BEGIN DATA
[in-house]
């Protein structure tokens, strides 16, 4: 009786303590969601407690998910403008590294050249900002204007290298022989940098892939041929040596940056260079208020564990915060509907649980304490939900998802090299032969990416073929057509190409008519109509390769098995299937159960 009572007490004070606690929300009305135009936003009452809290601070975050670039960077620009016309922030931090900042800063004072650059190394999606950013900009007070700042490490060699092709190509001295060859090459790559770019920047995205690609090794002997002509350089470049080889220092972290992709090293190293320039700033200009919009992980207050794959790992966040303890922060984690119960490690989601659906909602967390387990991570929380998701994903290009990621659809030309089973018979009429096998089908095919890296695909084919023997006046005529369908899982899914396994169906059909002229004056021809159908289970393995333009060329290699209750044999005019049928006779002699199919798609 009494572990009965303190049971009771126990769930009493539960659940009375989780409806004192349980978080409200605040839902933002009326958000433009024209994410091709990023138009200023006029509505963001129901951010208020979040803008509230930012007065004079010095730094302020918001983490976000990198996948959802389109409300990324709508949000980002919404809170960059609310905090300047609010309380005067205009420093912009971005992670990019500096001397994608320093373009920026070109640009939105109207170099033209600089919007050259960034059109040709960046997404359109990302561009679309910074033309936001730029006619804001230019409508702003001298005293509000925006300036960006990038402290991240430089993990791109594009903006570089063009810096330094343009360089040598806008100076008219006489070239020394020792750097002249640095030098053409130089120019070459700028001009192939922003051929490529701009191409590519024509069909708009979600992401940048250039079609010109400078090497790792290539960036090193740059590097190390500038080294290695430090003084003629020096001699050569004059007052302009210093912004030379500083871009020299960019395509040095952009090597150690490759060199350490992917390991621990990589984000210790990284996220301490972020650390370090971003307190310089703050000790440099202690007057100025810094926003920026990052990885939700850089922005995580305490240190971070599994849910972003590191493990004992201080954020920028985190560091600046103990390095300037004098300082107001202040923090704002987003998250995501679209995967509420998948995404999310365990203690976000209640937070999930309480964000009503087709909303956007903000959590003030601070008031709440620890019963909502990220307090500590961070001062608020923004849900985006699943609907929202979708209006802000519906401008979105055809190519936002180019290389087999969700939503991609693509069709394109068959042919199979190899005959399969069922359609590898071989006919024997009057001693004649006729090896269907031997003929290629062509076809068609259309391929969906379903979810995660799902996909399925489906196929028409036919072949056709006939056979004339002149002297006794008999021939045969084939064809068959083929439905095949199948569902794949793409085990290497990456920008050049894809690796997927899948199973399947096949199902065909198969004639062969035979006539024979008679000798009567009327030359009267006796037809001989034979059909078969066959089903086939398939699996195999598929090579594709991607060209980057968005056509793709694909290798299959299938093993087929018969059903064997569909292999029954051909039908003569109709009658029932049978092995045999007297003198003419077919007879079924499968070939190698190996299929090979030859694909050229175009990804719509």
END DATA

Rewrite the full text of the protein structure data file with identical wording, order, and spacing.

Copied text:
[in-house]
């Protein structure tokens, strides 16, 4: 009786303590969601407690998910403008590294050249900002204007290298022989940098892939041929040596940056260079208020564990915060509907649980304490939900998802090299032969990416073929057509190409008519109509390769098995299937159960 009572007490004070606690929300009305135009936003009452809290601070975050670039960077620009016309922030931090900042800063004072650059190394999606950013900009007070700042490490060699092709190509001295060859090459790559770019920047995205690609090794002997002509350089470049080889220092972290992709090293190293320039700033200009919009992980207050794959790992966040303890922060984690119960490690989601659906909602967390387990991570929380998701994903290009990621659809030309089973018979009429096998089908095919890296695909084919023997006046005529369908899982899914396994169906059909002229004056021809159908289970393995333009060329290699209750044999005019049928006779002699199919798609 009494572990009965303190049971009771126990769930009493539960659940009375989780409806004192349980978080409200605040839902933002009326958000433009024209994410091709990023138009200023006029509505963001129901951010208020979040803008509230930012007065004079010095730094302020918001983490976000990198996948959802389109409300990324709508949000980002919404809170960059609310905090300047609010309380005067205009420093912009971005992670990019500096001397994608320093373009920026070109640009939105109207170099033209600089919007050259960034059109040709960046997404359109990302561009679309910074033309936001730029006619804001230019409508702003001298005293509000925006300036960006990038402290991240430089993990791109594009903006570089063009810096330094343009360089040598806008100076008219006489070239020394020792750097002249640095030098053409130089120019070459700028001009192939922003051929490529701009191409590519024509069909708009979600992401940048250039079609010109400078090497790792290539960036090193740059590097190390500038080294290695430090003084003629020096001699050569004059007052302009210093912004030379500083871009020299960019395509040095952009090597150690490759060199350490992917390991621990990589984000210790990284996220301490972020650390370090971003307190310089703050000790440099202690007057100025810094926003920026990052990885939700850089922005995580305490240190971070599994849910972003590191493990004992201080954020920028985190560091600046103990390095300037004098300082107001202040923090704002987003998250995501679209995967509420998948995404999310365990203690976000209640937070999930309480964000009503087709909303956007903000959590003030601070008031709440620890019963909502990220307090500590961070001062608020923004849900985006699943609907929202979708209006802000519906401008979105055809190519936002180019290389087999969700939503991609693509069709394109068959042919199979190899005959399969069922359609590898071989006919024997009057001693004649006729090896269907031997003929290629062509076809068609259309391929969906379903979810995660799902996909399925489906196929028409036919072949056709006939056979004339002149002297006794008999021939045969084939064809068959083929439905095949199948569902794949793409085990290497990456920008050049894809690796997927899948199973399947096949199902065909198969004639062969035979006539024979008679000798009567009327030359009267006796037809001989034979059909078969066959089903086939398939699996195999598929090579594709991607060209980057968005056509793709694909290798299959299938093993087929018969059903064997569909292999029954051909039908003569109709009658029932049978092995045999007297003198003419077919007879079924499968070939190698190996299929090979030859694909050229175009990804719509």